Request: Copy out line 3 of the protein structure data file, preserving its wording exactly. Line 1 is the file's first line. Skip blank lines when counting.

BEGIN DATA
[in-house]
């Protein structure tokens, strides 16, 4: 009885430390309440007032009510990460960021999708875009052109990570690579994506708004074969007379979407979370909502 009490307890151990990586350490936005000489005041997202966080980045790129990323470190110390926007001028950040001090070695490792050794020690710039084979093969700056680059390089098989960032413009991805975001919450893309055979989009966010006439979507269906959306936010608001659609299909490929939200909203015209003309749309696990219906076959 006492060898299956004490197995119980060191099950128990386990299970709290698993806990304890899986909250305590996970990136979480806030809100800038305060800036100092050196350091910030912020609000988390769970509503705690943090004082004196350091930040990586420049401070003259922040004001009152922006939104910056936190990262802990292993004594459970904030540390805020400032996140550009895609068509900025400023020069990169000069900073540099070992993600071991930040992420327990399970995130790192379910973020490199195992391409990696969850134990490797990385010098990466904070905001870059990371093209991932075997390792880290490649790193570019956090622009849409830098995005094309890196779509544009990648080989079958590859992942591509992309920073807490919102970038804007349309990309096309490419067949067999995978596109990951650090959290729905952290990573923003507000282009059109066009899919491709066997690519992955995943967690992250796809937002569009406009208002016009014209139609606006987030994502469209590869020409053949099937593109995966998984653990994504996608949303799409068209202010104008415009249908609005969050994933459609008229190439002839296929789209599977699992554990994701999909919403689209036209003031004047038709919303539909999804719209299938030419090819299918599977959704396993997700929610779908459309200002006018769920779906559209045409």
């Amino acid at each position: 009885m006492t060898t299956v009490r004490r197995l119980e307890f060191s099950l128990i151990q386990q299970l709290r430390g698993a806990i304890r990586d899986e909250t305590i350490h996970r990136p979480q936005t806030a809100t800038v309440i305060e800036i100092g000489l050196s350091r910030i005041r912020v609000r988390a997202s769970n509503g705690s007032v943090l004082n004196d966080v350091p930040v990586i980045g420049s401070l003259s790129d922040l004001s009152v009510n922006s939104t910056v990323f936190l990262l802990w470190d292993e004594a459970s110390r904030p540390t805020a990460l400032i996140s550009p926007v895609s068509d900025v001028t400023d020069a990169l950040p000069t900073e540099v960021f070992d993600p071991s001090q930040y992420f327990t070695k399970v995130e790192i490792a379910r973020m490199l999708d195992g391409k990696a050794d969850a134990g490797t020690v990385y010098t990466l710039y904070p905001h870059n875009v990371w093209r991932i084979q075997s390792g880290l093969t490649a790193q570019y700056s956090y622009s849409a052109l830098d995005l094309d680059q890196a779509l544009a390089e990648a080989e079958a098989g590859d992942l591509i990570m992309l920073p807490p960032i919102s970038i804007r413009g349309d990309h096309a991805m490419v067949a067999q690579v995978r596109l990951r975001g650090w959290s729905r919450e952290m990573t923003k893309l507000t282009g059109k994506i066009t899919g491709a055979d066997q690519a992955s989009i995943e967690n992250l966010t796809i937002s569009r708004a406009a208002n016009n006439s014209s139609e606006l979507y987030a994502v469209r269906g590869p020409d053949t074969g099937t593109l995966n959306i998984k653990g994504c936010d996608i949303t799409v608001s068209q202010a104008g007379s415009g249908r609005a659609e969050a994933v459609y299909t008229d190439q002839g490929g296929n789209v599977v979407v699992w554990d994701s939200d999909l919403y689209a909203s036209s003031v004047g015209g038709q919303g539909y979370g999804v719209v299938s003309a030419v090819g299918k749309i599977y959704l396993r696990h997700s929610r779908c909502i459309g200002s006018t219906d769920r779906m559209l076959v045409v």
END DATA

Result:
């Amino acid at each position: 009885m006492t060898t299956v009490r004490r197995l119980e307890f060191s099950l128990i151990q386990q299970l709290r430390g698993a806990i304890r990586d899986e909250t305590i350490h996970r990136p979480q936005t806030a809100t800038v309440i305060e800036i100092g000489l050196s350091r910030i005041r912020v609000r988390a997202s769970n509503g705690s007032v943090l004082n004196d966080v350091p930040v990586i980045g420049s401070l003259s790129d922040l004001s009152v009510n922006s939104t910056v990323f936190l990262l802990w470190d292993e004594a459970s110390r904030p540390t805020a990460l400032i996140s550009p926007v895609s068509d900025v001028t400023d020069a990169l950040p000069t900073e540099v960021f070992d993600p071991s001090q930040y992420f327990t070695k399970v995130e790192i490792a379910r973020m490199l999708d195992g391409k990696a050794d969850a134990g490797t020690v990385y010098t990466l710039y904070p905001h870059n875009v990371w093209r991932i084979q075997s390792g880290l093969t490649a790193q570019y700056s956090y622009s849409a052109l830098d995005l094309d680059q890196a779509l544009a390089e990648a080989e079958a098989g590859d992942l591509i990570m992309l920073p807490p960032i919102s970038i804007r413009g349309d990309h096309a991805m490419v067949a067999q690579v995978r596109l990951r975001g650090w959290s729905r919450e952290m990573t923003k893309l507000t282009g059109k994506i066009t899919g491709a055979d066997q690519a992955s989009i995943e967690n992250l966010t796809i937002s569009r708004a406009a208002n016009n006439s014209s139609e606006l979507y987030a994502v469209r269906g590869p020409d053949t074969g099937t593109l995966n959306i998984k653990g994504c936010d996608i949303t799409v608001s068209q202010a104008g007379s415009g249908r609005a659609e969050a994933v459609y299909t008229d190439q002839g490929g296929n789209v599977v979407v699992w554990d994701s939200d999909l919403y689209a909203s036209s003031v004047g015209g038709q919303g539909y979370g999804v719209v299938s003309a030419v090819g299918k749309i599977y959704l396993r696990h997700s929610r779908c909502i459309g200002s006018t219906d769920r779906m559209l076959v045409v």